Also if you’re planning on going “off the beaten path”, to more remote and less visited parts of Peru, having some Spanish really will come in handy, since spoken English will drop to near zero in more remote parts.
Here are some basic Spanish phrases to get you started. Again standard Spanish is fine despite all the local dialects; you’ll be understood and they’ll appreciate you making the effort. You will tend to learn any local variations and slang as you go along
|See you later||Vos vemos||Vos vemos|
|Good morning||Buenos dias||Bwenos dee-ass|
|Good afternoon||Buenos tardes||Bwenos tar-dez|
|Good night||Buenos noches||Bwenos notch-ez|
|See you tomorrow||Hasta mañana||Asta man-yana|
|What is your name?||Cuál es tu nombre?||Kwall es too nombrey?|
|My name is.....||Mi nombre es||Me nombrey es........|
|How are you?||¿Cómo andás?||Co-mo andas?|
|Nice to meet you||Encantado de conocerle||Encan-tardo deh cono-therley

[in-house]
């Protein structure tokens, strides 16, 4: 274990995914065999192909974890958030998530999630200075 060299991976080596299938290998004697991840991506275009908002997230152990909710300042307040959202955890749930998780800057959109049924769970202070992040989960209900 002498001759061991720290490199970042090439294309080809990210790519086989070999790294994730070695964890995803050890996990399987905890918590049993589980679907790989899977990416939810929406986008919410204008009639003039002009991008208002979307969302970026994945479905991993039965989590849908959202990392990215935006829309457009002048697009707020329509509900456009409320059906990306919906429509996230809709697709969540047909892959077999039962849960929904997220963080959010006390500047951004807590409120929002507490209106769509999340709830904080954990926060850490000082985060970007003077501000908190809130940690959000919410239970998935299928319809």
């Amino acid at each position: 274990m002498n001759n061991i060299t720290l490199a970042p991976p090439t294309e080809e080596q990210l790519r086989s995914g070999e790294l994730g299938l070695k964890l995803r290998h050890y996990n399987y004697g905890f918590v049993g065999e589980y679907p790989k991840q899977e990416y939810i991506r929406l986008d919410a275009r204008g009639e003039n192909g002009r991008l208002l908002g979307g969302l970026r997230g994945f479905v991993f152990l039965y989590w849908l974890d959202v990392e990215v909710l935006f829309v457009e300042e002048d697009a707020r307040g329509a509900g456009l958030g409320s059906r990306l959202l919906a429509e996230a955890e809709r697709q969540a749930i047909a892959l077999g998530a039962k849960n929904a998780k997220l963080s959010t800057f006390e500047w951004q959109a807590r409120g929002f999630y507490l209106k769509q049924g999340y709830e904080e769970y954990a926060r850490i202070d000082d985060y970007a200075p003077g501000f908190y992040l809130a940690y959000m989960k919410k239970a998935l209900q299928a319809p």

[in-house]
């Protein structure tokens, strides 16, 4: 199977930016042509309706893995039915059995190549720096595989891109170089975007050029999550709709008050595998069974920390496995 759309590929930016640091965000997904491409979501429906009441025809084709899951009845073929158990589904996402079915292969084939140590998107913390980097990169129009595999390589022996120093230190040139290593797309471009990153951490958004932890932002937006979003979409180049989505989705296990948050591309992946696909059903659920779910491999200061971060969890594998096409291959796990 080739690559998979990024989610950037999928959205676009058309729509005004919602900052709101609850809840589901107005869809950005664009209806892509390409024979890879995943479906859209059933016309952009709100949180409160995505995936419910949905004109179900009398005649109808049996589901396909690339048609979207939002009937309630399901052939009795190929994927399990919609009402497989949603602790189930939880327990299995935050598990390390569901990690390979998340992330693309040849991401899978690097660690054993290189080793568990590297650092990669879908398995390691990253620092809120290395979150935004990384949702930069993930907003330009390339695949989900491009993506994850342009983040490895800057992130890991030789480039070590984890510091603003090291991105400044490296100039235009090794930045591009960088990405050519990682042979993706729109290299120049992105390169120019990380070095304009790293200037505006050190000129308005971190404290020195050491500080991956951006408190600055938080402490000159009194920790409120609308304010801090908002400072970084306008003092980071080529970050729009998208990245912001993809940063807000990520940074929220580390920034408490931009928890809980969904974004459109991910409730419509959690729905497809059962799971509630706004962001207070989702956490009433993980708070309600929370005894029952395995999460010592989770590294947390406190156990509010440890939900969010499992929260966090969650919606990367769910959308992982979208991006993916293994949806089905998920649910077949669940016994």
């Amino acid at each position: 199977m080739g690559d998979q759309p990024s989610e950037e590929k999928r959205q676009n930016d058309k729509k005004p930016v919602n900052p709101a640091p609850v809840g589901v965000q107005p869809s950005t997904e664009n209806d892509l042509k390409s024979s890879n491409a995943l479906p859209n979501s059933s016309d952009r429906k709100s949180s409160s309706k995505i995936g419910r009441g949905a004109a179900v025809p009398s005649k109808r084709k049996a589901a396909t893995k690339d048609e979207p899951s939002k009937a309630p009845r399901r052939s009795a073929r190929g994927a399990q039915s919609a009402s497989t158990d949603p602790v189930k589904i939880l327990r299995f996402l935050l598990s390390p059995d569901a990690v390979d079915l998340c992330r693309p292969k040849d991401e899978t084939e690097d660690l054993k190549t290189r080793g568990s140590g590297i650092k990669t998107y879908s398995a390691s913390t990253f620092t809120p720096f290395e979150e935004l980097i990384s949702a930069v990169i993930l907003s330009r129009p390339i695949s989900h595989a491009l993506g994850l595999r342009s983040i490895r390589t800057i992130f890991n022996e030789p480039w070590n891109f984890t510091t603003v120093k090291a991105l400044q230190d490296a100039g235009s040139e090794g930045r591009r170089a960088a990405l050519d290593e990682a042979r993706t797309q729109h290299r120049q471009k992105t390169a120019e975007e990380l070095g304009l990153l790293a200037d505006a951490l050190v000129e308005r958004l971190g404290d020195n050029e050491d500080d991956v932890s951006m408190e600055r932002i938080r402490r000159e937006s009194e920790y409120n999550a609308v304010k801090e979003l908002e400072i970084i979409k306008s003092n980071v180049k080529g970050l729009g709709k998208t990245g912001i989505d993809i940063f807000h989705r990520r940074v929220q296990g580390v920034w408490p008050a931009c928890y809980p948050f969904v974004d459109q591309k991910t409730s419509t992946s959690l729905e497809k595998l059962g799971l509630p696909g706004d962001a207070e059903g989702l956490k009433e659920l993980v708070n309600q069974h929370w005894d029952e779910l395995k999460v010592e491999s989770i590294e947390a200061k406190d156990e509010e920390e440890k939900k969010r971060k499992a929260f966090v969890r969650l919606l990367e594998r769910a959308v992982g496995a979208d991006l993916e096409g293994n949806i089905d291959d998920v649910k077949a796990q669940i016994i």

|Please||Por favor||Poor favoor|
|You're welcome||De nada||deh naa da|
|Sorry||Lo siento||Loh see en-toh|
|Sorry? (didn't hear something)||Perdon?||Per-dohn?|
|Excuse me, do you speak English?||Perdon, yo sólo hablo Inglés?||Per-dohn, yo solo hab-low in-glaze?|
|Menu of the day||Menu del dia||Menu del dee-a|
|How much is it?||Cuánto es?||Kwanto es?|
|Where is the bathroom?||¿dónde está el baño?||Don-day estah el banyo|
|I don't understand||No lo comprendo||Noh loh comprendo|
If you’re looking for a language learning app, Mondly offers 41 languages (including Spanish) for you to learn on any device, with plans starting from $4/month, and a free version also accessible with no signup required. It is used by over 100 million people worldwide and has excellent overall reviews with it’s easy user interface and emphasis on quick learning and progress. See our overview of the platform here.
Some Useful Info on Peruvian Spanish
Language & Travel Essentials For Visiting Peru
- Essential stats on Peru:
- Population: 32 million
- Time zone: EST +0 hours; GMT -5 hours.
- Currency: Peruvian sol (PEN) ($1 = 3.84 PEN; £1= 4.54 PEN at time of writing)
- International calling code: +51 (see here for getting a working local SIM card/number when abroad)
- Drives on the right
- Luggage allowances – see here for an excellent guide on luggage allowances (checked and cabin) for all major airlines worldwide.